According to a new study that was presented on Wednesday, April 5th, at the annual meeting of the Microbiology Society, the underlying cause of acne outbursts is not the presence of a bacteria, as researchers previously believed, but rather a bacterial unbalance. For the moment, the research is in its preliminary stages.
Approximately 85% of Individuals Develop Acne At Least Once in Their Lives
Acne is the most common dermatologic condition, affecting over 85 percent of the population. The disorder manifests itself through the inflammation of hair follicles, puss filling the small cavity. Researchers long suspected that the main cause of acne is a bacterium named Propionibacterium acnes.
Although the Propionibacterium acnes was linked to the disease on several occasions, a cause-and-effect relationship was never established. The only thing that researchers were sure about was the fact that the bacterium generates immunogenic enzymes – they activate the immune system.
Other factors believed to cause the apparition of acne are:
- Birth control pills;
- Some medical treatments;
- Hormonal unbalance;
- Greasy makeup.
A Balanced Microbial Community Is the Key to a Perfect Skin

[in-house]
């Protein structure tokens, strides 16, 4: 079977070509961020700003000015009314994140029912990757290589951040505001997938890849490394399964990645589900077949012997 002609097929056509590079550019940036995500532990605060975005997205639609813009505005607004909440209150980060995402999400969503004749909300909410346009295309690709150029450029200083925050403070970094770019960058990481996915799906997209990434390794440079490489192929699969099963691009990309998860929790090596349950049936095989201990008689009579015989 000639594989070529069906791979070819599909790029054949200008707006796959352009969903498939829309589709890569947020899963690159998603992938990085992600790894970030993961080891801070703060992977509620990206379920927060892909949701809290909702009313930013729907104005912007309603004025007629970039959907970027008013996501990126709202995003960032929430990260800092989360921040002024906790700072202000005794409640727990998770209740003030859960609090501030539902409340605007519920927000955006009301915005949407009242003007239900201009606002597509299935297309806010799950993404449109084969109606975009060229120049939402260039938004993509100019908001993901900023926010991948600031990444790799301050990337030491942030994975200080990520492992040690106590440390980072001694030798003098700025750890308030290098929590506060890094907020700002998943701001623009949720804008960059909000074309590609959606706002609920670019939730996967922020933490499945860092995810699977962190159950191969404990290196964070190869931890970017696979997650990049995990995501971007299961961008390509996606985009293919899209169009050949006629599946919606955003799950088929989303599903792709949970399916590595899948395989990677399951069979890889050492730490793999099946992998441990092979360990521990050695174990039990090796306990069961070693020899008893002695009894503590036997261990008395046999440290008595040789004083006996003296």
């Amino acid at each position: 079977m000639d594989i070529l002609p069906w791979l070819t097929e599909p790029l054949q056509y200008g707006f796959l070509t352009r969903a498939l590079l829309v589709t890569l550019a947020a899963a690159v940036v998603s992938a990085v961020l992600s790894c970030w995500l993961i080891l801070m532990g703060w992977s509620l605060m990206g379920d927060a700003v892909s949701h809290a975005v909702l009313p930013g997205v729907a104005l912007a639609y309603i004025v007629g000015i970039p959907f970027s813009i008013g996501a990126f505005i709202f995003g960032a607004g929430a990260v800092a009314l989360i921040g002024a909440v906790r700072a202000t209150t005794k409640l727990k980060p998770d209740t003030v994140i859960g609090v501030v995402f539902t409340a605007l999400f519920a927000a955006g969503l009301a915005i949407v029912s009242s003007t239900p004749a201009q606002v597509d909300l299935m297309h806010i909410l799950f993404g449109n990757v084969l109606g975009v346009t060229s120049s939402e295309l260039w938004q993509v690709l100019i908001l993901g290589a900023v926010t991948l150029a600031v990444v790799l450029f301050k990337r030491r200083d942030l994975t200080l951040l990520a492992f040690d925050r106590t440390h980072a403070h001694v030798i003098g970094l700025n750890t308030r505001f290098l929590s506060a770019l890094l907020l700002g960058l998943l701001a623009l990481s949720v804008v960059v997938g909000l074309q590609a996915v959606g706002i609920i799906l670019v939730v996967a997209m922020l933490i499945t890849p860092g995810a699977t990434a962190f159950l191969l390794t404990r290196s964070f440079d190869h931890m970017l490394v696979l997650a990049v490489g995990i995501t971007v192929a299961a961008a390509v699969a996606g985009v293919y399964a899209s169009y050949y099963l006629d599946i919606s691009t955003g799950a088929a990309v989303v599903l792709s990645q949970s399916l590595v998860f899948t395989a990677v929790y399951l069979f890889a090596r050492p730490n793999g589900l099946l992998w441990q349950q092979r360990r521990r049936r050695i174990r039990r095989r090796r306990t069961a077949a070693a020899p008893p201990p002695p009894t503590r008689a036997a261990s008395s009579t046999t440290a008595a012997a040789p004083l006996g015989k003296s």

Huiying Li, molecular and medical pharmacology professor at the University of California, and his team discovered that a bacterial unbalance in the skin’s follicles can influence the emergence of acne. Moreover, it seems that the members of the control group also had numerous bacteria on their skin, but they caused no problems as they were living in perfect harmony.
According to Emma Barnard, the co-author of the paper, it is crucial for researchers to better understand the bacterial communities that dwell on the human skin. Such knowledge could help scientists come up with individual, more efficient treatment methods.
“Instead of killing all bacteria, including the beneficial ones, we should focus on shifting the balance toward a healthy microbiota by targeting harmful bacteria or enriching beneficial bacteria,” Barnard declared.
The researchers analyzed a sample of 38 people afflicted by the condition and 34 individuals without any skin problems. A subsequent study made on 10 volunteers confirmed the results of the first experiment.
Since the study is still in its preliminary stages, the microbiology society is not yet convinced that Li and his teammates have indeed discovered the elusive underlying cause of the peskiest dermatologic condition. The medical community awaits the researchers to publish their work in a peer-reviewed journal.
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